There are three ways of calculating your capital gain from the sale of your shares or units:

    The indexation method allows you to increase the amount that your asset has cost (the cost base) by applying an indexation factor that is based on increases in the consumer price index (CPI) up to September 1999.

    The indexation method can only apply to assets that you acquired before 11.45am (by legal time in the ACT) on 21 September 1999.

    If you use the discount method, you do not apply the indexation factor to the cost base but you can reduce your capital gain by the CGT discount of 50% (after deducting any capital losses for the year and any unapplied net capital losses from earlier years) provided you have owned the shares or units for at least 12 months.

    For assets that qualify for both the indexation and discount methods, you can choose the method that gives you the better result. You do not have to choose the same method for all your shares or units even if they are in the same company or fund. Because you must offset capital losses against capital gains before you apply the discount, your choice may also depend on the amount of capital losses that you have available - see Example 7.

    You must use the 'other' method for any shares or units you have bought and sold within 12 months (that is, when the indexation and discount methods do not apply). To calculate your capital gain using the 'other' method, you simply subtract your cost base from what you have received - your capital proceeds.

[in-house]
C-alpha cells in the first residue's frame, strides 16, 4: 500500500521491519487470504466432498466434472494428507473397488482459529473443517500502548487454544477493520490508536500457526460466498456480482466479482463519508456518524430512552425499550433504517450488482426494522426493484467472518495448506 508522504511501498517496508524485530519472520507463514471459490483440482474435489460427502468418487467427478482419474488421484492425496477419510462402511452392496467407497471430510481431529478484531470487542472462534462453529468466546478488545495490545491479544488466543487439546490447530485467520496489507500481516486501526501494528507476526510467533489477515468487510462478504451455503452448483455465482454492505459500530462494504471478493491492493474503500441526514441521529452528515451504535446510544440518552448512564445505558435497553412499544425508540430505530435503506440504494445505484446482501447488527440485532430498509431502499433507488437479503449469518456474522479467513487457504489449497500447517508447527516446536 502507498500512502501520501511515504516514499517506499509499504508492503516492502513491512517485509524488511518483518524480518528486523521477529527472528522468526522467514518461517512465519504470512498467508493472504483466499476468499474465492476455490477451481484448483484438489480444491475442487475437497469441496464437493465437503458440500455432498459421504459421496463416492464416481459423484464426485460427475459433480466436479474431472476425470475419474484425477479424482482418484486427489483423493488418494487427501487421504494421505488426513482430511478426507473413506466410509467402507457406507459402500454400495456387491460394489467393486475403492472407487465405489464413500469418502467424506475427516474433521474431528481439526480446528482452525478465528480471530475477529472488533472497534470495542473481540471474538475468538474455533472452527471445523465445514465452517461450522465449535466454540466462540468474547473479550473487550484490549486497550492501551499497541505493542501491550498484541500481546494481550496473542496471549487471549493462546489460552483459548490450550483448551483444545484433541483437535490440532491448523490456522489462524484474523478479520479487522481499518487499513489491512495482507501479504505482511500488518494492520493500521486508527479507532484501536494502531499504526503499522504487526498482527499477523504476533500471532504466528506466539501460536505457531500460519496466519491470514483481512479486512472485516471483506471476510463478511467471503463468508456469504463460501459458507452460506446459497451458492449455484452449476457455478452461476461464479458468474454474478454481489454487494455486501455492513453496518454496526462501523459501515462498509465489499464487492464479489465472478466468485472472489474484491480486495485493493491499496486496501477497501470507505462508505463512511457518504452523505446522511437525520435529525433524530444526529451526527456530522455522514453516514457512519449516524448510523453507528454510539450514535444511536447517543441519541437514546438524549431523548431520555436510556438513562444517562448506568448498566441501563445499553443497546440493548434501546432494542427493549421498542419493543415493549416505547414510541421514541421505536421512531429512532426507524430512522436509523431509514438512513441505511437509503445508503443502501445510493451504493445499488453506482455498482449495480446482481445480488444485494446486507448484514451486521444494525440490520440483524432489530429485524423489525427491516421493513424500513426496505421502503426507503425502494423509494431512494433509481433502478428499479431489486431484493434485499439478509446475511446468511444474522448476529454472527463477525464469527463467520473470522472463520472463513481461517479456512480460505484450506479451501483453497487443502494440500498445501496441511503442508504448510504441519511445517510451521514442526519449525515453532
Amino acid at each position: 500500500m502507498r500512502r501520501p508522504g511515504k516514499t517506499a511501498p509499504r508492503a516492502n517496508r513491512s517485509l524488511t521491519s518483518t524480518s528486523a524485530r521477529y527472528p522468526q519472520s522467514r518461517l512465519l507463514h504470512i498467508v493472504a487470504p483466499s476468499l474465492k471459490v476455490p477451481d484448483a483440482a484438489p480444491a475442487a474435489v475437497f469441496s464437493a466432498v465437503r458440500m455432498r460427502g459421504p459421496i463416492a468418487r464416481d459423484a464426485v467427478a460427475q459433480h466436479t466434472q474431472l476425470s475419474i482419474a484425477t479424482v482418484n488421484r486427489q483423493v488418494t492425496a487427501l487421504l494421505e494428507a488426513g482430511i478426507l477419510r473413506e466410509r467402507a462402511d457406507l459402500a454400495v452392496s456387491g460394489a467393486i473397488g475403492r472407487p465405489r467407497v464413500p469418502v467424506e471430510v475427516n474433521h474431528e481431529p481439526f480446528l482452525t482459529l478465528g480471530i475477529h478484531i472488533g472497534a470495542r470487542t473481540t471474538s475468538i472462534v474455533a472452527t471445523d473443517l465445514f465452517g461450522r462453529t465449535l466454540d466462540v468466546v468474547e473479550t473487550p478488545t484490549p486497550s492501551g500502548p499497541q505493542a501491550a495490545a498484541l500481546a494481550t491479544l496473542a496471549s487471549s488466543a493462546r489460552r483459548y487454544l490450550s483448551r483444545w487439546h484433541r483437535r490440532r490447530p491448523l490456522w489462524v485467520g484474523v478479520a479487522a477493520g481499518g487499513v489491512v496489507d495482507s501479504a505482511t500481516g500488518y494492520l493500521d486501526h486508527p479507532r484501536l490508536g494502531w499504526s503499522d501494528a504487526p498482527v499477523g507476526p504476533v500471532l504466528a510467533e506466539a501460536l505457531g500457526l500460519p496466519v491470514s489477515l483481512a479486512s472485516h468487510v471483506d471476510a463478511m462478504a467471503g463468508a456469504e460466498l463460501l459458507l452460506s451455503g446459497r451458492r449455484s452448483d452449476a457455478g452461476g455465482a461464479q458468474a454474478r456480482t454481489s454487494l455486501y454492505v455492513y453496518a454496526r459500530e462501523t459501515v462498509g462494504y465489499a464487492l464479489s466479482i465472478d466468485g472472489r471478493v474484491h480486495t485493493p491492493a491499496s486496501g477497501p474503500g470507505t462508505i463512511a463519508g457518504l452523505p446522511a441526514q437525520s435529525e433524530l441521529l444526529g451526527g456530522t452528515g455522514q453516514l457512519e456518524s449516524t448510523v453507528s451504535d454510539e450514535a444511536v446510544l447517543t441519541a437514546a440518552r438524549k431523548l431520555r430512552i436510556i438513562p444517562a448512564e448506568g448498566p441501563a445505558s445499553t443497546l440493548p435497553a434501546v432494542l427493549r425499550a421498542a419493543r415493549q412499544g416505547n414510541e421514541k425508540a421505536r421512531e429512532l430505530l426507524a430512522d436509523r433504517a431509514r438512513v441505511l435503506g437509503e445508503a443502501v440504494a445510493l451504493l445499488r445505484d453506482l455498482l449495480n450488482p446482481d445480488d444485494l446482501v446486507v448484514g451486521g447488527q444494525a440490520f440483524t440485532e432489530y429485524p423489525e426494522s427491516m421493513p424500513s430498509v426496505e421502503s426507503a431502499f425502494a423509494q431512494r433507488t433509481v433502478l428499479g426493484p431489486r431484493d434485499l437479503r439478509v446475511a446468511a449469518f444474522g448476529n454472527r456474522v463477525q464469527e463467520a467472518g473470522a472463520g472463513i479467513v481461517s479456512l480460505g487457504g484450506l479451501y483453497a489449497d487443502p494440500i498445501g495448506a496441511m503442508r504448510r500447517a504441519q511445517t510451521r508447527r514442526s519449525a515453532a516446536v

You make a capital loss from the sale of your shares or units if their reduced cost base is greater than your capital proceeds. You cannot index amounts included in your reduced cost base.

    If you received a distribution of a capital gain from a managed fund, Part C of this guide explains how you calculate the amount of that capital gain. You must use the same method as that chosen by the fund.

    The following table explains and compares the three methods of calculating your capital gain.

     

    Indexation method

    Discount method

    'Other' method

    Description of method

    Allows you to increase the cost base by applying an indexation factor based on CPI.

    Allows you to halve your capital gain.

    Basic method of subtracting the cost base from the capital proceeds.

    When to use the method

    Use for shares or units held for 12 months or more, if this method produces a better result than the discount method. Use only with assets acquired before 11.45am (by legal time in the ACT) on 21 September 1999.

    Use for shares or units held for 12 months or more, if this method produces a better result than the indexation method.

    Use for shares or units if you have bought and sold them within 12 months (that is, when the indexation and discount methods do not apply).

    How to calculate your capital gain using the method

    Apply the relevant indexation factor (see CPI table in appendix 2), then subtract the indexed cost base from the capital proceeds (see the worked examples in chapter B2).

    Subtract the cost base from the capital proceeds, deduct any capital losses, then divide by two (see the worked examples in chapter B2).

    Subtract the cost base from the capital proceeds (see the worked examples in chapter B2).

    Last modified: 06 Oct 2009QC 27583